United States

These Are Not Your Easter Bunnies

(Nor Your Pretty Lilies of the Valley)

By United States
Exhibition view, The Wild Garden
Exhibition view, The Wild Garden, 2024, rabbits displayed on table, Jewelers’Werk Galerie, Washington D.C., photo: Adriana Radulescu

The Wild Garden
March 16–April 4, 2024
Jewelers’Werk Galerie, Washington, D.C.

How does an artist express emotion within a piece of jewelry? For the German maker Jutta Kallfelz, the answer is in the animal and plant world. There were plenty of emotions on display at Jewelers’Werk Galerie, in Washington, D.C., where Kallfelz had her first solo show in the US, aptly named The Wild Garden.

Her figurative brooches— she mainly makes brooches—reflect the artist’s longing to express deep emotions, identifiable emotions. For that she chooses living beings, carved from mostly hard materials, worked on with visible determination and tenderness. There were the animals: the rabbits, presented on rich purple felt on the gallery’s large display table. And then there were the plants and birds, in the gallery’s large window.

Exhibition view, The Wild Garden, 2024, Jutta Kallfelz, work shown: Esra, 2022, brooch, ebony, 2 ⅜ x 1 ⅜ x 2 inches (59 x 34 x 50 mm), Jewelers’Werk Galerie, Washington D.C., photo: Adriana Radulescu

It is important to the artist that her animals and plants be recognizable. There is a heavy realism in the rabbits’ bodies, although their bodies are not fully depicted—they are cut short as by a windowpane, or by the dimensional limitations of the block of material chosen by the artist. Another German artist, Albrecht Dürer, whose exquisite nature studies include a beautiful watercolor of a hare, wrote in his Four Books on Human Proportions, “But life in nature manifests the truth of these things. Therefore observe it diligently, go by it and do not depart from nature arbitrarily, imagining to find the better by thyself, for thou would be misled. For, verily, ‘art’”—that is, knowledge—”is embedded in nature; he who can extract it has it. If thou acquires it, it will save thee from much error in thy work …”[1] Kallfelz surely observes nature well. And she may have touched Solomon’s Seal (as it is said that, after having had a dream, King Solomon could speak the language of animals).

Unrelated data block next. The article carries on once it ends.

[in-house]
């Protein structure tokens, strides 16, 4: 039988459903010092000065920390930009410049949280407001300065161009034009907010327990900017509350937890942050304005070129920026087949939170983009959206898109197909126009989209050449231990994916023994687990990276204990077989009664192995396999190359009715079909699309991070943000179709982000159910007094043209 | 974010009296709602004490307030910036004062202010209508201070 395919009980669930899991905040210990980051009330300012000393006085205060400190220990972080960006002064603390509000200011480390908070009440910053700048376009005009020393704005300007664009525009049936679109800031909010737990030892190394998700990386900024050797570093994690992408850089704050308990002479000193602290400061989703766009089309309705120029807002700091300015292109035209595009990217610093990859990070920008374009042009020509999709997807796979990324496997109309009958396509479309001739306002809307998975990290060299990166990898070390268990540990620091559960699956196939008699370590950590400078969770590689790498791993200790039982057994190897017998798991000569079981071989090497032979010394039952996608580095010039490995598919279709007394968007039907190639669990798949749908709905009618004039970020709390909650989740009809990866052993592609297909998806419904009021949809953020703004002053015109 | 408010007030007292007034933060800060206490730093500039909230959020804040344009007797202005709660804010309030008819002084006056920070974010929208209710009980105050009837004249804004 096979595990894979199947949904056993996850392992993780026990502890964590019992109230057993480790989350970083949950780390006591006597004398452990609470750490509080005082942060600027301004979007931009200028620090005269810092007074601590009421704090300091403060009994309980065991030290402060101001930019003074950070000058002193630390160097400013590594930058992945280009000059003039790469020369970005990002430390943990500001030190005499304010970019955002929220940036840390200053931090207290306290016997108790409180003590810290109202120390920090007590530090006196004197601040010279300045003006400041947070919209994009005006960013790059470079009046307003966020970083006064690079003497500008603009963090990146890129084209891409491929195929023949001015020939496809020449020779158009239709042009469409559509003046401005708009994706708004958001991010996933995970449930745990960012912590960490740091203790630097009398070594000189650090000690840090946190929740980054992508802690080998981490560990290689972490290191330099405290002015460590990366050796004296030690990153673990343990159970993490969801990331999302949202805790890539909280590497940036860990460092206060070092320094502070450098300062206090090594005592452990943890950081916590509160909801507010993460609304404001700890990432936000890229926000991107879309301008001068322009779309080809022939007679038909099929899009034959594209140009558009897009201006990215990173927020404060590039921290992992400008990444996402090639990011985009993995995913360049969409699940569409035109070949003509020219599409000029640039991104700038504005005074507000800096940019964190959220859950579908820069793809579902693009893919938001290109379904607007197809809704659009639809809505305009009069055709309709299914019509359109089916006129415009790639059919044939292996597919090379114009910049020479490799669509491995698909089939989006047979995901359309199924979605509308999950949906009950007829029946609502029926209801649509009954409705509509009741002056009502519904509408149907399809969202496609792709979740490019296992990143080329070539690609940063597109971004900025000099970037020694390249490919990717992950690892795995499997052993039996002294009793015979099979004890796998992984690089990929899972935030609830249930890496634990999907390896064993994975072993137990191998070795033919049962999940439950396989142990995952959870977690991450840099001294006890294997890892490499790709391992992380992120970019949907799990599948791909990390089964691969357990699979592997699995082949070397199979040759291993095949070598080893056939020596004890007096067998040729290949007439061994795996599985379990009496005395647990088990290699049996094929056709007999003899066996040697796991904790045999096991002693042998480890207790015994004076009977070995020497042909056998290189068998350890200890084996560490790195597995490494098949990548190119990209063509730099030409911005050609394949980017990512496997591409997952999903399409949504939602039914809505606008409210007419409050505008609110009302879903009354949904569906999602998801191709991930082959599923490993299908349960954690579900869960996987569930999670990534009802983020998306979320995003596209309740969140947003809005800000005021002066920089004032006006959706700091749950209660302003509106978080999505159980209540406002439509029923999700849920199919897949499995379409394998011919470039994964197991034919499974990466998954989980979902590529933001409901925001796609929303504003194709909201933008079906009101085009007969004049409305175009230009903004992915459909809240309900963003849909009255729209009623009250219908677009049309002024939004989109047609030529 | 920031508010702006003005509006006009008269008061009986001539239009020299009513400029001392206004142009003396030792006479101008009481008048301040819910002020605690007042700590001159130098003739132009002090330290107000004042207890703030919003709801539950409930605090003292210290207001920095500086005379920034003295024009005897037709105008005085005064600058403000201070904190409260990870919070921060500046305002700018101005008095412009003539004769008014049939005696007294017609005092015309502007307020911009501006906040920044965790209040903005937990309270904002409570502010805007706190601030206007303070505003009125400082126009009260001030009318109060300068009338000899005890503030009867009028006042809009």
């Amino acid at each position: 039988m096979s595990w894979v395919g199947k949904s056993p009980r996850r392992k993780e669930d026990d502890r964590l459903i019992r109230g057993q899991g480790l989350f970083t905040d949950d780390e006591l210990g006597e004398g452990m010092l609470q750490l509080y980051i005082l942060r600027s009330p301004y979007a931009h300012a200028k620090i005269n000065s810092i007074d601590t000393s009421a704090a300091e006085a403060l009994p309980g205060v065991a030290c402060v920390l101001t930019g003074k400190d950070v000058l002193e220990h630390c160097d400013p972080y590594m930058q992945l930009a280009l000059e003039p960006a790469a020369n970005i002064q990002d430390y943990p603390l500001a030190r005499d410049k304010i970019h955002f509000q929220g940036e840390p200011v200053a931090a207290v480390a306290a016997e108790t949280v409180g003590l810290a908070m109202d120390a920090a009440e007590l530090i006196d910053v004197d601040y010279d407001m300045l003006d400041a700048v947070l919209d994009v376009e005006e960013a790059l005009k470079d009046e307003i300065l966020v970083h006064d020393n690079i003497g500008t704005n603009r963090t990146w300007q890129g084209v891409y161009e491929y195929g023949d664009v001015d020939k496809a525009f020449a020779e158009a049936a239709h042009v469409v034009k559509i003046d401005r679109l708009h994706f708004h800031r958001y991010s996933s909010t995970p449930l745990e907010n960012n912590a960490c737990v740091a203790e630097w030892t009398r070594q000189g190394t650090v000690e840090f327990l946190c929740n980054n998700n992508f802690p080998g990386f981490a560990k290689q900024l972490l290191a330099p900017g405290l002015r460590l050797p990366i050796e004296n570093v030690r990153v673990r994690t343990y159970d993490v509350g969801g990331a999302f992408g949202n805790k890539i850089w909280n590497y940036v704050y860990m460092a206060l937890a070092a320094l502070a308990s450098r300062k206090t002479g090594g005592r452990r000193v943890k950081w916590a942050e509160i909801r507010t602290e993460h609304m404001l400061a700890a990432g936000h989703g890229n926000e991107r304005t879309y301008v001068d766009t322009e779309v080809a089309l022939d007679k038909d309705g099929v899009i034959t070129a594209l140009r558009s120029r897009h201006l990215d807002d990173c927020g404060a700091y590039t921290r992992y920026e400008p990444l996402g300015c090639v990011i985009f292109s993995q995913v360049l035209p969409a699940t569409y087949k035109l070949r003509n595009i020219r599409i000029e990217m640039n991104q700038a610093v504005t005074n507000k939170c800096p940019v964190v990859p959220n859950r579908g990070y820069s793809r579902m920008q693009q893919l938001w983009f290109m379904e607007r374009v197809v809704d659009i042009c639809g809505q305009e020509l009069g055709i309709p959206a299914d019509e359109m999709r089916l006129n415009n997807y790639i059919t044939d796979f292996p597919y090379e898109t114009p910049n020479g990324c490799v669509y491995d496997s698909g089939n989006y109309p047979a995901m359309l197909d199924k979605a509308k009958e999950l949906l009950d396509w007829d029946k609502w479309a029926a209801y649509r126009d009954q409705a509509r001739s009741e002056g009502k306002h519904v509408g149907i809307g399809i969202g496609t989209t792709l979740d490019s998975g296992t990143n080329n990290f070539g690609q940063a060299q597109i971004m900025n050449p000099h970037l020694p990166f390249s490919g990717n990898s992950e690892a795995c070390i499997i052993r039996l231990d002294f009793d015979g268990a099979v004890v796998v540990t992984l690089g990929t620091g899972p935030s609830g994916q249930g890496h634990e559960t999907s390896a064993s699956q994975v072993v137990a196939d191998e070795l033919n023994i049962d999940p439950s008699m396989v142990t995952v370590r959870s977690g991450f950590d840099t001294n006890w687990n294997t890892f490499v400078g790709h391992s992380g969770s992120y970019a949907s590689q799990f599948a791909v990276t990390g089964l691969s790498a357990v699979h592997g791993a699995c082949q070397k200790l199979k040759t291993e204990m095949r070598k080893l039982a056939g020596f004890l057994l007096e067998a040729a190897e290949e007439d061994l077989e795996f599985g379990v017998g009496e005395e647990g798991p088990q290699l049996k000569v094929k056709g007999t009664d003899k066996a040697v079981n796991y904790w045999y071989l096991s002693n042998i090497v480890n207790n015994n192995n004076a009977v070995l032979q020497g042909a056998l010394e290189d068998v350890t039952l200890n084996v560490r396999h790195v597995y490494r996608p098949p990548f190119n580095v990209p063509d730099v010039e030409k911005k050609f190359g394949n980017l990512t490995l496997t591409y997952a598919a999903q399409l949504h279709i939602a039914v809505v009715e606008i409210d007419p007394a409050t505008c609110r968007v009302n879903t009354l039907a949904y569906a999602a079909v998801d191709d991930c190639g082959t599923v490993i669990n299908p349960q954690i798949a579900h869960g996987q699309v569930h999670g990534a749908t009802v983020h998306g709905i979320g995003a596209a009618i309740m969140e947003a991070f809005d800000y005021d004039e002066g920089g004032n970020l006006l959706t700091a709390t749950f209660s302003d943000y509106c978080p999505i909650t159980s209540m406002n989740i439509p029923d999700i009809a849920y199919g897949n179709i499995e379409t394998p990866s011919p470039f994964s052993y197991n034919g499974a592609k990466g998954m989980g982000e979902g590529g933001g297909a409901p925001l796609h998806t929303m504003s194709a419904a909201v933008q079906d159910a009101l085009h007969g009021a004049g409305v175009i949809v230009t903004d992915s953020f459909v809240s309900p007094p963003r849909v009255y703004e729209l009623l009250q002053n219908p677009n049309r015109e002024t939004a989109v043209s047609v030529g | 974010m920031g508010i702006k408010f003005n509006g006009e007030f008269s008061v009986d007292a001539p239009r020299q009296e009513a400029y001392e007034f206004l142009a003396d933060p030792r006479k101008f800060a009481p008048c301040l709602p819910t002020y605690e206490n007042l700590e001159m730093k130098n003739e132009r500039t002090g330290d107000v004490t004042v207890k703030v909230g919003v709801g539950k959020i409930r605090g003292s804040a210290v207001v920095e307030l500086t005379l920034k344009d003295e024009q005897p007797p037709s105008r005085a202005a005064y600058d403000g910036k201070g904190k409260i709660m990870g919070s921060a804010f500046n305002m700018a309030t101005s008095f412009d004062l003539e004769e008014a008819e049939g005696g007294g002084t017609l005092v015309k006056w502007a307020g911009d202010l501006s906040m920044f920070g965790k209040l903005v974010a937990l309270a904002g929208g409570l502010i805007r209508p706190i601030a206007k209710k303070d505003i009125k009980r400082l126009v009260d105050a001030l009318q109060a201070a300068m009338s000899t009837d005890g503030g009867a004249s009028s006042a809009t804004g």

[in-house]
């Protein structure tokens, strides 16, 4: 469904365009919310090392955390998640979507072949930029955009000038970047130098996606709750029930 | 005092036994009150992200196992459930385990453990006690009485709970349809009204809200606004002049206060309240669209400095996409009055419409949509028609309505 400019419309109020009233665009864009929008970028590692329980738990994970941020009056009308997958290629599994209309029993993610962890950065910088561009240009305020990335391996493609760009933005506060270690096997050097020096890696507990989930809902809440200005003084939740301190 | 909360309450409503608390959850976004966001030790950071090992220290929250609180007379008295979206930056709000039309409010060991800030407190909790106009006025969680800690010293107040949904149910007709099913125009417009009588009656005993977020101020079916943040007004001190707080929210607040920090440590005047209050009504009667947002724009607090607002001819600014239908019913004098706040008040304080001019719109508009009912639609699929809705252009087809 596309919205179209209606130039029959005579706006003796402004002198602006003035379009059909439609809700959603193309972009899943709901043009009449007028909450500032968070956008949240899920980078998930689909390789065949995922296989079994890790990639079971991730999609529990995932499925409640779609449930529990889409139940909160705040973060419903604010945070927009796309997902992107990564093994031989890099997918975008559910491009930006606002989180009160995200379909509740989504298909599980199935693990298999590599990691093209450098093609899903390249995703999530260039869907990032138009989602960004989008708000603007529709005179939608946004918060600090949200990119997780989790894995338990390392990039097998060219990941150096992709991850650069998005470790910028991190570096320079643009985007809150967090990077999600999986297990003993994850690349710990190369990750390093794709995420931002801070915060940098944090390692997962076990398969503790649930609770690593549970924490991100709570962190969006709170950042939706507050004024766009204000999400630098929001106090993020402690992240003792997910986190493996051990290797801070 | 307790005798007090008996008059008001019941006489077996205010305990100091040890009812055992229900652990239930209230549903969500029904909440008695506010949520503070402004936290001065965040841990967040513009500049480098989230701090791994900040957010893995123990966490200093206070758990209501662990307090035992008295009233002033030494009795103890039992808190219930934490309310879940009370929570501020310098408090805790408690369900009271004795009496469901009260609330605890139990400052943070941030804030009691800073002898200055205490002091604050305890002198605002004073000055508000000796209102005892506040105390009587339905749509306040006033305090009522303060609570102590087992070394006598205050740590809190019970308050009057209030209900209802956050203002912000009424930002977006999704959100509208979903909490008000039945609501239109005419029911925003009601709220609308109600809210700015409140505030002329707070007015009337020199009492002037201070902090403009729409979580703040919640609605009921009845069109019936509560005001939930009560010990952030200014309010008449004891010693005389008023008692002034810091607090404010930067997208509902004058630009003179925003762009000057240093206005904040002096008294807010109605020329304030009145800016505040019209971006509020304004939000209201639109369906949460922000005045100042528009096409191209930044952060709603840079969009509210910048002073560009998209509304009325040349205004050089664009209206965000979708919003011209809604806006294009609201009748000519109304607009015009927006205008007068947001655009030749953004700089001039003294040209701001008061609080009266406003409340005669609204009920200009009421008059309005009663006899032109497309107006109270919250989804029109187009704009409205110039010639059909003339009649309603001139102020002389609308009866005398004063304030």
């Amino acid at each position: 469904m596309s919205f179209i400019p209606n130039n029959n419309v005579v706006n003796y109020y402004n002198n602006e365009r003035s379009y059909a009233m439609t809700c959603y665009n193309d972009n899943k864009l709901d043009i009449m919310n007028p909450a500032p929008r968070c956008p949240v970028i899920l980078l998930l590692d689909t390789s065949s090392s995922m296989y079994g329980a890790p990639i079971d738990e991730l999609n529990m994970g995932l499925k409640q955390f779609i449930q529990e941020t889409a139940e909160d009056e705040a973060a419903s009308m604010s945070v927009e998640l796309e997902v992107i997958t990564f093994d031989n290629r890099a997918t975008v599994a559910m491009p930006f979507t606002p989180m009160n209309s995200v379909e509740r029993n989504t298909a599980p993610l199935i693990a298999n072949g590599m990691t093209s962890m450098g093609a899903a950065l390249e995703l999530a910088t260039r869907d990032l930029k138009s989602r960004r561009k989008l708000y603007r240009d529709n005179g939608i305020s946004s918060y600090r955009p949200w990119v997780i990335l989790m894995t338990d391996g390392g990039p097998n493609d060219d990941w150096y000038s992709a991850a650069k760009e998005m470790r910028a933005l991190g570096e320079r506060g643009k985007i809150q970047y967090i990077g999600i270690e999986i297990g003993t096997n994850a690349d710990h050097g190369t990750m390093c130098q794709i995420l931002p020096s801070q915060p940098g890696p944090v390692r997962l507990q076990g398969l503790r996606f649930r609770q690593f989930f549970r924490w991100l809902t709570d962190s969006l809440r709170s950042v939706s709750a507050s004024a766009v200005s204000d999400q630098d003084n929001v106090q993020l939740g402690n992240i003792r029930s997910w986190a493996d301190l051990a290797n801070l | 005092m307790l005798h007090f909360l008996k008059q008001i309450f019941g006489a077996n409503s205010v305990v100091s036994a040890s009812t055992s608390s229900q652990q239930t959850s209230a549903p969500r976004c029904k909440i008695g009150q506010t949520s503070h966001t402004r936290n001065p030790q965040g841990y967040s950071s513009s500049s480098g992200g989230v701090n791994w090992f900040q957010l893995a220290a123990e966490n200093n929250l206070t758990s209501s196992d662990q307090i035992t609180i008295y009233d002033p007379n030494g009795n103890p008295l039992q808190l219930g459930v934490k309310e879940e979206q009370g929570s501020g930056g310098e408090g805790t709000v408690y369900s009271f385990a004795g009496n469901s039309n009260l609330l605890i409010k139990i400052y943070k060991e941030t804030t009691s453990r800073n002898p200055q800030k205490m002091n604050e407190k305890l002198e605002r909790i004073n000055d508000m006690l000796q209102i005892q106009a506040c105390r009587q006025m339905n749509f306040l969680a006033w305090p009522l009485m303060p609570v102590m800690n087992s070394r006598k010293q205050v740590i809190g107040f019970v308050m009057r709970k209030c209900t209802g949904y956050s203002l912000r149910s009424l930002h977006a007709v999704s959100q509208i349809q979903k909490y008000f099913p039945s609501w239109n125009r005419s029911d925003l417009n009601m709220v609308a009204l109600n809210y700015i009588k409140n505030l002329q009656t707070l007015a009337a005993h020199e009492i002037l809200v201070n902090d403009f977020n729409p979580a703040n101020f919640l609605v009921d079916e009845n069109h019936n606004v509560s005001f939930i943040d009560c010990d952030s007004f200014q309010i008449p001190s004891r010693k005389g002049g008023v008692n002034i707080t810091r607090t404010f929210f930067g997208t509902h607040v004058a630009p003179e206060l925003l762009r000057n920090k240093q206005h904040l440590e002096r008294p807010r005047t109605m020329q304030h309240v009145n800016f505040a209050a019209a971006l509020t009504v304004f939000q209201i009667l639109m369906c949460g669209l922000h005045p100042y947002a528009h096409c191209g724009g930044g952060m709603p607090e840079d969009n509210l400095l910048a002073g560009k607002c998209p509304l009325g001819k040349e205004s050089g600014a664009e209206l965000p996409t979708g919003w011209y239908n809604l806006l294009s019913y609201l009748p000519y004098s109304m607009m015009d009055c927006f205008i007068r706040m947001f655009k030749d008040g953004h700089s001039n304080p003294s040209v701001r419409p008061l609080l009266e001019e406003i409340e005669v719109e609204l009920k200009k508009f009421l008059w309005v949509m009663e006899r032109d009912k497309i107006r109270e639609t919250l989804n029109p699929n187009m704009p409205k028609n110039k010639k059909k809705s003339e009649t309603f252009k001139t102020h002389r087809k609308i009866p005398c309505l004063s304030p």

Jutta Hallfelz, Eden
Jutta Hallfelz, Eden, 2024, brooch, elm wood, 2 ⅜ x 1 ⅜ x 2 inches (59 x 34 x 50 mm), photo: Lars Laion

One is left to imagine how the rest of the rabbit’s body might look, what more it would have expressed. I wonder about their eyes. Kallfelz explained in her artist’s statement for the exhibition, “In the fragment I want to suggest the image of the living animal. It excites me to develop different characters through the respective emotional state.” She chooses as her focus the ears and the torso of the rabbits, as these parts of the body are the ones rabbits primarily communicate their sensations with. Anyone who ever observed a rabbit in their garden, in the field, the street, or forest, will attest to it.

Jutta Hallfelz, Roxy
Jutta Hallfelz, Roxy, 2020, brooch, cherry wood, 2 ⅝ x 1 ⅜ x 1 ¾ inches (66 x 35 x 43 mm), photo: Lars Laion

A sculptor friend of mine spoke to me about the story of Noah as a metaphor for the symbiosis between animals and humans—animals ourselves. And how, if one day humans discover that all the pain inflicted on animals breaks the animals’ souls just as pain breaks human’s souls, we may all be left holding their, and our, enormous pain.

“And they went in unto No’ah into the ark, two and two of all flesh, wherein is the breath of life.”[2]

Kallfelz’s rabbits made me remember this, and made me think of the concept of collective animal emotions, be they fear, alertness, repose, or the pleasure of being caressed. Her desire is to express through her sculpting the different states of tensions and emotions we all experience one moment or another. In her Schmuck 2023 entry, Kallfelz wrote about her pieces: “When I make sculptures of rabbits, I am concerned with making living beings visible in their individual characteristics.” And later, “Viewed as a sculpture, my rabbits have a life of their own. They do not need the human body. It is the dual role that interests me. Why I make sculptures out of my jewelry—and make jewelry out of my sculptures.”

Jutta Hallfelz, Paula
Jutta Hallfelz, Paula, 2020, brooch, meerschaum (sepiolite), 2 ½ x 1 ¼ x 1 ⅜ inches (65 x 33 x 35 mm), photo: Lars Laion

I had the chance to briefly meet Kallfelz this year in Munich. She explained how important the material she carves from is for her sculptures. For the rabbits she uses hard wood (ebony, boxwood, cherry) or other materials such as sepiolite (also known as “sea froth,” this rather rare sedimentary clay hardens and becomes very stable during the working process). The dialogue the artist has with the material, the distinctive resistance it puts up, and her determination to make it say what she hears, and then what she wants, are essential to her process. Kallfelz is an artist carefully sculpting the body, the muscles, and the fur of the animal. Every hair, every detail, is important to her. As Marcel Proust noted in his essay on Chardin and Rembrandt, “For the true artist, as for the natural scientist, every type is interesting, and even the smallest muscle has its importance.”[3]